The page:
(ACIAR Project FIS/2008/023)
Project leaders: A/Prof. Jes Sammut (UNSW) and Jacob Wani (National Fisheries Authority, PNG).
Project duration: 4 years, commencing August 2010.
Project budget: $1.7 Million (ACIAR); $3.6 Million from all sources.
Commissioned agency: UNSW
Lead partner agency: National Fisheries Authority, PNG
Project partners: National Department of Agriculture and Livestock, EHP Department of Agriculture, Livestock and Fisheries, Highlands Aquaculture Development Centre, University of Technology, Sisters of Notre Dame at the Maria Kwin Training Centre, The Ok Tedi Fly River Development Program, Gadjah Mada University, Bris Kanda, HCC, Oxfam, SSSEP, DEEDI QLD, and TWCHF.
An ACIAR-funded aquaculture project was launched on 18-19 August 2010 in Goroka in the Eastern Highlands of PNG to develop fish farming packages based on scientifically-validated methods. The project will develop site selection criteria and improve farming methods to enable farmers in the inland areas of PNG to sustainably farm fish for income and food security.
Associate Professor Jes Sammut, from UNSW’s AWRC, is coordinating the project with Mr Jacob Wani from the National Fisheries Authority. The team of researchers, government extension officers, aquaculture technicians and NGOs will work on all aspects of fish farming with a focus on delivering farming technologies that are simple to apply yet based on scientific studies.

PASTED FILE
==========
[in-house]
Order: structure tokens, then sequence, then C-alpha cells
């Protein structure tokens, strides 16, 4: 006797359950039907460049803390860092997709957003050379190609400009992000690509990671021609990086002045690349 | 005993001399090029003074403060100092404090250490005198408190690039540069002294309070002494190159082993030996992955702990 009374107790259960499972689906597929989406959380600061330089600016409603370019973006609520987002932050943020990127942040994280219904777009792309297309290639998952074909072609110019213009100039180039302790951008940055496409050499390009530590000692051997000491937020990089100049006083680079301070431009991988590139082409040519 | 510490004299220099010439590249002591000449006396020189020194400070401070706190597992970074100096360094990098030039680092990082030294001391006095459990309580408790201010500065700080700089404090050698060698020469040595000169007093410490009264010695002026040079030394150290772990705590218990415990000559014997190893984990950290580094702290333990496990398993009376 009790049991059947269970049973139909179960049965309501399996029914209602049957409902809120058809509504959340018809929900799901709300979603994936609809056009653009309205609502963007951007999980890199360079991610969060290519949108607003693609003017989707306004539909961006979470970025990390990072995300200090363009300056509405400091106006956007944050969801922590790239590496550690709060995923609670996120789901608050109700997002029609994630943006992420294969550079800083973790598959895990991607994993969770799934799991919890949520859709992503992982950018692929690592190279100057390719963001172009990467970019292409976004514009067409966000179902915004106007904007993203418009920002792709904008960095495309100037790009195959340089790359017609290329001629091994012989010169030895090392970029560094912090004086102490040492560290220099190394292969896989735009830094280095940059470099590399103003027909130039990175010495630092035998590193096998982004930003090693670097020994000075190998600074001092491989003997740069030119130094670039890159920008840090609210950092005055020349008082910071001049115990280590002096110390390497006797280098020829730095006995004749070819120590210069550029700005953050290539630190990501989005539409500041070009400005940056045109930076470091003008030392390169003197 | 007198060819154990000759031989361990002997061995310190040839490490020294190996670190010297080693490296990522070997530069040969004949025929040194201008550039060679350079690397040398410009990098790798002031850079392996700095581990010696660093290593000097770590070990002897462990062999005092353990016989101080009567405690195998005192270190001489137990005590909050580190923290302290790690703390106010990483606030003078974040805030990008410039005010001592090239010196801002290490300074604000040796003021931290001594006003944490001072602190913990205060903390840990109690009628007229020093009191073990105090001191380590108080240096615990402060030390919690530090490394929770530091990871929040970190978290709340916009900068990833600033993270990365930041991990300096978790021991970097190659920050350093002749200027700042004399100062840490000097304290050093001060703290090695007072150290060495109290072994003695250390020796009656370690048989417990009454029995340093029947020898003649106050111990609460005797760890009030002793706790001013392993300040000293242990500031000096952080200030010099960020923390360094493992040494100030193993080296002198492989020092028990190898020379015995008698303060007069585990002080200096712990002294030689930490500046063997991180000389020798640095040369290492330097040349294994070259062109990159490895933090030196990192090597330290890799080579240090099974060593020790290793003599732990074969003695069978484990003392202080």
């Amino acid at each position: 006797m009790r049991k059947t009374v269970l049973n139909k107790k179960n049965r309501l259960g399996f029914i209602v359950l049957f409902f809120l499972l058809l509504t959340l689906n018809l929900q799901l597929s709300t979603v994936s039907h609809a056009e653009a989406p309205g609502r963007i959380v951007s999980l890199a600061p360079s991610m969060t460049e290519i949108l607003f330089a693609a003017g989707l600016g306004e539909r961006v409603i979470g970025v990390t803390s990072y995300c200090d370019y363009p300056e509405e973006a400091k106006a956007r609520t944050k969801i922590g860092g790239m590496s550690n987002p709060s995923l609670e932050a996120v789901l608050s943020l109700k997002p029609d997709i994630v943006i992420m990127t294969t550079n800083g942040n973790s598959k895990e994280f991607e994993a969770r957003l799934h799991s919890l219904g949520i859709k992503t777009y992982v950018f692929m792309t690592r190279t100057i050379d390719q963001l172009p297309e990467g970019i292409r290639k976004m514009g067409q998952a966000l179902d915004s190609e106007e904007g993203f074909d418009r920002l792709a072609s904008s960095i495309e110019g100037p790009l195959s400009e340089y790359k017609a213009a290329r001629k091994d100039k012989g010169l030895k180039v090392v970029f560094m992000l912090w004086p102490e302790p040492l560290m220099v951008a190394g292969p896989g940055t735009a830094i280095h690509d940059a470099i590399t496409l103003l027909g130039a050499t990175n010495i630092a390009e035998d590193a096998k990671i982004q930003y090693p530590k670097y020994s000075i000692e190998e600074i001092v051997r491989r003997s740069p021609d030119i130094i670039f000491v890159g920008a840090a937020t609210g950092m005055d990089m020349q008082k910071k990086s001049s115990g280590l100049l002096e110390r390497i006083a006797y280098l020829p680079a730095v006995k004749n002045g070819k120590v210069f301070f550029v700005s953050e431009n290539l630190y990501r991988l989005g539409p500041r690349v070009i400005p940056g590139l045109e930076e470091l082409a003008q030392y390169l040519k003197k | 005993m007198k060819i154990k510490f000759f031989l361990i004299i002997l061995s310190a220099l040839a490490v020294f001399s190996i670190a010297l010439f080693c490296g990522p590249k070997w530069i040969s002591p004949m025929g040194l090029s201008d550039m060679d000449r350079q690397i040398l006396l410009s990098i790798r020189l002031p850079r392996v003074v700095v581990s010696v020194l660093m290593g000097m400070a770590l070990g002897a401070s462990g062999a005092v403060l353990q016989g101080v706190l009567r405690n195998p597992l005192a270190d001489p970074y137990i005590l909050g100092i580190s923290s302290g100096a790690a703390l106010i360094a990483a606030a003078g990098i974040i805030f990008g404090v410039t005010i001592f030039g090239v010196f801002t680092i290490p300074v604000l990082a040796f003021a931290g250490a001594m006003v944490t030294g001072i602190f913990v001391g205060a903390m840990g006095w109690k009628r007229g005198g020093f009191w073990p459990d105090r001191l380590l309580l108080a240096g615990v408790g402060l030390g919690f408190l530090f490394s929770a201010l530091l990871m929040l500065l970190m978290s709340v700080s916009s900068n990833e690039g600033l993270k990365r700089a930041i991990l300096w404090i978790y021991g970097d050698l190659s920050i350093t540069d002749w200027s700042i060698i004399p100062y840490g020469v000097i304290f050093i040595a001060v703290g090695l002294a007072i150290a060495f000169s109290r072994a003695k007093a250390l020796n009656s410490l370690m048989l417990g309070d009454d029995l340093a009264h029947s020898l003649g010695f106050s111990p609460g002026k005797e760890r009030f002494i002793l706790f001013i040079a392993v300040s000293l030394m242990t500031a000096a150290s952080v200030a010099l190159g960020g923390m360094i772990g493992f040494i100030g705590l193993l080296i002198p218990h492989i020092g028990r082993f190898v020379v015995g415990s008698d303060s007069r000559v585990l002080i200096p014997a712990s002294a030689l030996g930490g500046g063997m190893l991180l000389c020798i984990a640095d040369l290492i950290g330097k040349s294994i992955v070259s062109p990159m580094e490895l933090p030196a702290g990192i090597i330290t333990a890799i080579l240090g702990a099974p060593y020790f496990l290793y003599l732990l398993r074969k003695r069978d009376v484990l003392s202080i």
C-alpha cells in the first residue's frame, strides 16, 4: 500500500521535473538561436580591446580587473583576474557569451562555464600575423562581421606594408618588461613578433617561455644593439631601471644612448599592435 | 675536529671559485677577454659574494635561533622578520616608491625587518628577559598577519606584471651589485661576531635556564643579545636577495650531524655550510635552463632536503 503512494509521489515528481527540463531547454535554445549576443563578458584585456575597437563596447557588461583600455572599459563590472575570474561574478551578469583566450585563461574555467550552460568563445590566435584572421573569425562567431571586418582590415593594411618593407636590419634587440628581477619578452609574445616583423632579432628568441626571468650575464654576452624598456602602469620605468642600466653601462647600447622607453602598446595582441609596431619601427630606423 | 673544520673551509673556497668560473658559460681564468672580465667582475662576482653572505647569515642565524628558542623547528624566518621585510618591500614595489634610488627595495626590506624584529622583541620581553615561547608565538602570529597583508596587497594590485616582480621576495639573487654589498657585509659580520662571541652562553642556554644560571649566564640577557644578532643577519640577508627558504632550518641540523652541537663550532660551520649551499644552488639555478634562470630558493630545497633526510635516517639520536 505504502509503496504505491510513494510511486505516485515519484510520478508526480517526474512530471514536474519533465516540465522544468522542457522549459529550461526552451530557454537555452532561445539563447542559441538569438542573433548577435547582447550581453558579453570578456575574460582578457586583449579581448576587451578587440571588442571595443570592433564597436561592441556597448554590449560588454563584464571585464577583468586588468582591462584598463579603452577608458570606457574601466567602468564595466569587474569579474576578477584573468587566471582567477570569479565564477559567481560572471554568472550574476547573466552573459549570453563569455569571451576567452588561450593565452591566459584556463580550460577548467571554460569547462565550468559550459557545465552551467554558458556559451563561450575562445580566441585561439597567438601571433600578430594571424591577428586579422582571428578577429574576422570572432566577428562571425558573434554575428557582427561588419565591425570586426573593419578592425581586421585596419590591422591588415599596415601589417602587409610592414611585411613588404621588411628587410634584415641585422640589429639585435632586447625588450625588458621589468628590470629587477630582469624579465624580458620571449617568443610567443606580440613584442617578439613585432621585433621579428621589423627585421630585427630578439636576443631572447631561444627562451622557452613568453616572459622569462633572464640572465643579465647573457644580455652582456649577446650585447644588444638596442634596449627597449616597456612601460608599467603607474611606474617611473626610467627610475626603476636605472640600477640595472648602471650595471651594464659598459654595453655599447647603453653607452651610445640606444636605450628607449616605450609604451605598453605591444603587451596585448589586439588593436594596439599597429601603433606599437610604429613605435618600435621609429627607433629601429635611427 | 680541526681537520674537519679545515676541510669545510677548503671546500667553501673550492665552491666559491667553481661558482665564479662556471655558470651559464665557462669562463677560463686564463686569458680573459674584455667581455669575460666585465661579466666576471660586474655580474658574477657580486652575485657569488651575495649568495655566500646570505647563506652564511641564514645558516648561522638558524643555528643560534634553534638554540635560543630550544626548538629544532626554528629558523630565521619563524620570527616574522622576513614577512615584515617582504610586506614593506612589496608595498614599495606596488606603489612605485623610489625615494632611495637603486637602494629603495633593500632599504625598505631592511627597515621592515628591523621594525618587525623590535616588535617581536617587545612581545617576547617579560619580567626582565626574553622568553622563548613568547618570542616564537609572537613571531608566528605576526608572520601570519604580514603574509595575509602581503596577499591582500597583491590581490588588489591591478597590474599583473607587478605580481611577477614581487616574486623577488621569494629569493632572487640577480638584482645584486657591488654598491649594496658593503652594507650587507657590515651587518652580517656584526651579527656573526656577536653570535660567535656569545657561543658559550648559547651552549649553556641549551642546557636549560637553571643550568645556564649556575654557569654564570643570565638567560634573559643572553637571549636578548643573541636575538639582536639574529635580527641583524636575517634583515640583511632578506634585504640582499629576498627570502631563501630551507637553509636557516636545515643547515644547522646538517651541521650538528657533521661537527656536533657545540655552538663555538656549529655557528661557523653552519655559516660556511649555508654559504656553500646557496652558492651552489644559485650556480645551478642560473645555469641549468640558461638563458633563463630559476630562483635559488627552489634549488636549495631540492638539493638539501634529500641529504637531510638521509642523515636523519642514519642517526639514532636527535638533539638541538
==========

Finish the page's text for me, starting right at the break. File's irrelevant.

There are more than 10,000 small-scale fish farms in PNG producing tilapia, carp or trout for home consumption and sale. Interest in aquaculture is growing rapidly and the PNG government has given high priority to aquaculture development to increase food and income security. However, current production levels are low when compared with South-east Asian farming systems. Significant constraints include lack of capability within management agencies to identify appropriate sites for pond development, inadequate supply and poor quality of fingerlings, limited availability and high cost of pond fertilisers and suitable feeds, and a general lack of knowledge and training on aquaculture husbandry skills.
Fish farming has the potential to provide an affordable and locally available source of protein for impoverished communities. An increase in protein intake is also required to improve the efficacy of HIV treatments and to prolong the lives of people with HIV/AIDS. Over 80% of PNG’s population is unemployed; sustainable fish farming, in harmony with other rural activities, can provide opportunities for self-employment as well as support the growth of associated industries.
Farming technologies will be extended to farmers and taught in schools and prisons and to farmer associations. Lead farmers will work closely with the research team to ensure that the technologies target the needs of the farming community. NGOs, who are at the front line of work on poverty alleviation and extension work, are embedded in the project team.
The specific objectives of the project are to:
The study will be conducted in the Western Province, Western Highlands Province, Eastern Highlands Province and Morobe Province but will extend the technologies throughout the inland areas of PNG.
Contact: A/Prof. Jes Sammut
Pond-based production of Genetically Improved Farmed Tilapia (GIFT) and European Carp is rapidly expanding in the rural areas of Papua New Guinea (PNG) to the point that there are approximately 50,000 farms.
Throughout the Asia-Pacific, aquaculture has been promoted as a means of improving income and food security for rural communities.
In Papua New Guinea, aquaculture is an important source of protein for the rural majority of the population, contributing to food security and income generation.